New Delhi: The Goods and Services Tax (GST) Council in its 28th meeting Saturday approved rate reductions for 88 consumer-centric items including cosmetics, refrigerators, washing machines, approving also the widely demanded tax exemption on sanitary napkins.
The tax was also cut to zero for marble and stone idols, rakhis, and sal leaves.
The Council announced quarterly return-filing and monthly tax payments for businesses with annual turnover of up to Rs 5 crore as against the current threshold of Rs 1.5 crore, a move that is expected to benefit 93 per cent of registered GST taxpayers.
“The exercise was to ensure simplification and rationalization of GST and extend relief to the common man,” Goyal told reporters in New Delhi on Saturday evening.
"The tax rate on ethanol blended with petrol, footwear costing up to 1,000 rupees and fertilizer grade phosphoric acid has been reduced to 5 from existing 12 percent", Goyal said.
In a boost to mobile phone manufacturing and electric vehicles, the tax rate on lithium ion batteries was cut from 28 percent to 18 percent. Other items for which the GST rate has been cut from 28% to 18% include vacuum cleaners, domestic electrical appliances such as water heaters, hair shavers/dryers, paints and varnishes, water coolers, scents, perfumes, cosmetics and refrigerators.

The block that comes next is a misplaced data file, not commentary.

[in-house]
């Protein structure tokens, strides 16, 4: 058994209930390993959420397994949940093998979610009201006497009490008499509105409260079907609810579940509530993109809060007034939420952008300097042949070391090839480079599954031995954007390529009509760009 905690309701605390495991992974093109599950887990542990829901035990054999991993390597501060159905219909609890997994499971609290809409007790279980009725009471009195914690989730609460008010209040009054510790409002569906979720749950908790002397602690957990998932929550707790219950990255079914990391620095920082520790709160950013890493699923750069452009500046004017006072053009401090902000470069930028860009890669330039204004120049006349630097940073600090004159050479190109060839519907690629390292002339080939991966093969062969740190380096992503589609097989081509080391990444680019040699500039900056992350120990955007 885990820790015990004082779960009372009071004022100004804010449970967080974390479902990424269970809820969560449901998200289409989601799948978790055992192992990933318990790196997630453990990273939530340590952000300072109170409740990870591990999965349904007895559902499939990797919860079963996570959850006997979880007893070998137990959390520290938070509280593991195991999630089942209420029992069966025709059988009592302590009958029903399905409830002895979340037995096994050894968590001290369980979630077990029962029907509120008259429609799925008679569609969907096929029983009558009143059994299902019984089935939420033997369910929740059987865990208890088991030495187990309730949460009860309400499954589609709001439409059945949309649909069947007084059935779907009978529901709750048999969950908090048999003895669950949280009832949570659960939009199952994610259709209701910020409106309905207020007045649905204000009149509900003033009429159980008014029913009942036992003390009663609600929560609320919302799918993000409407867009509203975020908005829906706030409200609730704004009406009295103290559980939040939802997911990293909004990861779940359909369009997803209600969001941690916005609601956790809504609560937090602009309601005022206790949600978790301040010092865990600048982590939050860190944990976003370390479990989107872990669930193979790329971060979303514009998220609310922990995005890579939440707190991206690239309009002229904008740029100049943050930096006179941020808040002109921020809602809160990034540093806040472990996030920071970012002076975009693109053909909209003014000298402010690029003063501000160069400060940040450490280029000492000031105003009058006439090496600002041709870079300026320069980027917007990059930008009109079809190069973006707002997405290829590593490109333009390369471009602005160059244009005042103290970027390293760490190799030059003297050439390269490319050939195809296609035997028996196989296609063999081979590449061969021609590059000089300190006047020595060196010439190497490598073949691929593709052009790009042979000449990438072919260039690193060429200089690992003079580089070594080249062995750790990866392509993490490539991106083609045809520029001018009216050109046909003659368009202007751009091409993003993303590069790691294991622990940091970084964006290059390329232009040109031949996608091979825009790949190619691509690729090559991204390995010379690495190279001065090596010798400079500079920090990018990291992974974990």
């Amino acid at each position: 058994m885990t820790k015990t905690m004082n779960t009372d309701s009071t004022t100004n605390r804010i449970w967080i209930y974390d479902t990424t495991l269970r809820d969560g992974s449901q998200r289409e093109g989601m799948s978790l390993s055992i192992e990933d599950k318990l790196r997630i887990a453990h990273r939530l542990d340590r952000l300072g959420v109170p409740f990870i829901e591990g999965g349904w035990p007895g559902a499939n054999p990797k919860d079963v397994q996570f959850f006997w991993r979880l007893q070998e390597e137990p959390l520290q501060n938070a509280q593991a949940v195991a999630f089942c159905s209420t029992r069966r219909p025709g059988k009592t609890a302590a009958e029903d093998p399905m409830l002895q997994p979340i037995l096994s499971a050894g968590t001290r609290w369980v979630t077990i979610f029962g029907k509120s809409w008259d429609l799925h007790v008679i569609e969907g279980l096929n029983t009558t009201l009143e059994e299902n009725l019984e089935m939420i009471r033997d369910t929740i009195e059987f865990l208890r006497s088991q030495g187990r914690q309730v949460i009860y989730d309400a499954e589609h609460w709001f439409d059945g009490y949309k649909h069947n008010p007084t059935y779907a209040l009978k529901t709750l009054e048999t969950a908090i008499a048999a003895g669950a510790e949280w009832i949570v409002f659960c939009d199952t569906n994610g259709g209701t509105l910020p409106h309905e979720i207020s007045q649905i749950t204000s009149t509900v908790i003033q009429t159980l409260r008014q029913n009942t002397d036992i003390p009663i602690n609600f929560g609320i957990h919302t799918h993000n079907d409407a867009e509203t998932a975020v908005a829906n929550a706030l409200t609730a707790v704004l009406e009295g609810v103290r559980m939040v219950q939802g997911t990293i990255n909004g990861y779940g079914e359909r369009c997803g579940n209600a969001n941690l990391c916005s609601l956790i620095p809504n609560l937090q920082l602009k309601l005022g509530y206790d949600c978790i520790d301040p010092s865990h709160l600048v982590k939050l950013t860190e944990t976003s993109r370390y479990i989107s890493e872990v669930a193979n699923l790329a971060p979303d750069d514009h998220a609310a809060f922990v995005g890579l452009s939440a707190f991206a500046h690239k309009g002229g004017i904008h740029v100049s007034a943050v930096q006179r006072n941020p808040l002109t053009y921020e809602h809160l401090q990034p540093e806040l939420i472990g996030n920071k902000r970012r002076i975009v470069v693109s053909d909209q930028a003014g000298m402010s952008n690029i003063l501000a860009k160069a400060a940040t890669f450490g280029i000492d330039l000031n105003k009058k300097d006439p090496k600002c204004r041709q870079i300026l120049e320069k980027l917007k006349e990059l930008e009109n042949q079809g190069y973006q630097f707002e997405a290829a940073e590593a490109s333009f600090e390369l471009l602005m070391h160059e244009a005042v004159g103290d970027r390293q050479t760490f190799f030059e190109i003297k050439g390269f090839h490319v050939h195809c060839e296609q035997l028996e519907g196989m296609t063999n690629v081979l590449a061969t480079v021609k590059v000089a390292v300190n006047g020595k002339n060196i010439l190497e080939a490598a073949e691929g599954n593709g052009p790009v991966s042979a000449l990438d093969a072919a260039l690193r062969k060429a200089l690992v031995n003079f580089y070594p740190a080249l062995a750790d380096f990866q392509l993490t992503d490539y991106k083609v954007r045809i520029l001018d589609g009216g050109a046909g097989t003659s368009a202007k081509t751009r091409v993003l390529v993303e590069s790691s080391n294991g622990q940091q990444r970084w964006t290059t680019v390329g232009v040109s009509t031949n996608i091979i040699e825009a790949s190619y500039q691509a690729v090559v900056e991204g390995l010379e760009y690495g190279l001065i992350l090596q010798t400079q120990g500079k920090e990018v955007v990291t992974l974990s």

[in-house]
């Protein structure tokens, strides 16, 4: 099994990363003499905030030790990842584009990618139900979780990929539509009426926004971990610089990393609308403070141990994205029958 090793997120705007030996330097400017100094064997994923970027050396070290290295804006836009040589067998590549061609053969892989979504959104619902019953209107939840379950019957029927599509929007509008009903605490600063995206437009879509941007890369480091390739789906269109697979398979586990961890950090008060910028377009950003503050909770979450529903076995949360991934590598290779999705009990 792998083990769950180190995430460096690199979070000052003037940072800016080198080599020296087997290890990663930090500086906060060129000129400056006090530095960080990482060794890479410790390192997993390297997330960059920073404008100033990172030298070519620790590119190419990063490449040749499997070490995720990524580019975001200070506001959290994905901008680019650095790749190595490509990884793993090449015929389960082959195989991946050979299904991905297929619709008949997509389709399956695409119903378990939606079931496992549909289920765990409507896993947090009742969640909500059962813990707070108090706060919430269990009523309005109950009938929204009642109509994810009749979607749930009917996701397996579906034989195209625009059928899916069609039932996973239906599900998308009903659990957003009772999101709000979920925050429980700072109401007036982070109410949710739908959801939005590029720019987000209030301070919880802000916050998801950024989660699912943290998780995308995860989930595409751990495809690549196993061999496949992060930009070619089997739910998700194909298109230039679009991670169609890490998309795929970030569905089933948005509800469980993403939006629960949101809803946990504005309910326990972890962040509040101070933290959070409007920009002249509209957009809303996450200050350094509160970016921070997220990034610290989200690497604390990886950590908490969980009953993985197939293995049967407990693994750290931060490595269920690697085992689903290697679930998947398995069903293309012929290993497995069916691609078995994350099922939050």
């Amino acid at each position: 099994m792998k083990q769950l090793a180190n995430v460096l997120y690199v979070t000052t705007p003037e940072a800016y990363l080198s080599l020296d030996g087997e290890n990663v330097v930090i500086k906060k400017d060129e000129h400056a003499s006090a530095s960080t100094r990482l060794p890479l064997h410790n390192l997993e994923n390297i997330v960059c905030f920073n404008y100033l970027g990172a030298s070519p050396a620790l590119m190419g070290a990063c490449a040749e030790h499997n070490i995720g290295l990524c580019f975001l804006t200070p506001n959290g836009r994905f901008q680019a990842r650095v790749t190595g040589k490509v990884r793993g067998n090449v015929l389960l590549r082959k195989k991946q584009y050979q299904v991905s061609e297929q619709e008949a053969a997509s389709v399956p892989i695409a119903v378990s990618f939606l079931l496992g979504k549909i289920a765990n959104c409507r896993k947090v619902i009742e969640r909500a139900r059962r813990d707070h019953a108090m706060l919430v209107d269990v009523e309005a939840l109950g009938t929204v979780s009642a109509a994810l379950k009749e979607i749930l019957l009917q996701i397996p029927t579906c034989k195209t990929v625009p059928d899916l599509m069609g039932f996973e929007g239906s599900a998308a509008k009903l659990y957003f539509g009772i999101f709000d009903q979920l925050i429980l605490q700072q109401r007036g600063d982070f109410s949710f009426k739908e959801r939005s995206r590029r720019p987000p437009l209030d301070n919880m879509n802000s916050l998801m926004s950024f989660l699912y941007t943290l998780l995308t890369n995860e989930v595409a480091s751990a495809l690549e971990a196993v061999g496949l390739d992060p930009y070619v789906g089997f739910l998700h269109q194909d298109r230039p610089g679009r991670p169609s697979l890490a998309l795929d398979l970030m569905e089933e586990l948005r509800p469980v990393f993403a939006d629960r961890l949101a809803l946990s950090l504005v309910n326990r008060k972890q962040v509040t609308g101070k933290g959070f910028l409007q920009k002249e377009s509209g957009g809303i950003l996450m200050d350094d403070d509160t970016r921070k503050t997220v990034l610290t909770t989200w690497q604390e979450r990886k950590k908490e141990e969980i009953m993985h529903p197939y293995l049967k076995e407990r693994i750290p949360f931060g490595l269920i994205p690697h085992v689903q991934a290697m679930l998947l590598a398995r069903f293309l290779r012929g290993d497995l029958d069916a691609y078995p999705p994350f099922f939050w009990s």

GST has also been reduced from 28% to 18% on special purpose motor vehicles. e.g., crane lorries, fire fighting vehicle, concrete mixer lorries, spraying lorries, works trucks [self-propelled, not fitted with lifting or handling equipment] of the type used in factories, warehouses, dock areas or airports for short transport of goods, trailers and semi-trailers, and miscellaneous articles such as scent sprays and similar toilet sprays, powder-puffs and pads for the application of cosmetics or toilet preparations.
The revised tax rates will be applicable from July 27. “The decision taken today will increase compliance and the revenue impact on total tax collections will be marginal,” said Goyal.
Tax experts welcomed the rate cuts and simplification of the returns-filing process, but pointed out that the exemption for sanitary napkins may not lead to lower prices as manufacturers won’t be able to claim input tax credit. When asked, Goyal said calculations showed that input tax credit on sanitary napkins was about 3-4 per cent, and the government would ensure a lower price for the end product.
Revenue collections from GST are a crucial pillar of government’s plan to cut its fiscal deficit in the current year. India’s GST collection for the fiscal 2017/18 was 98 percent of the budgeted target.
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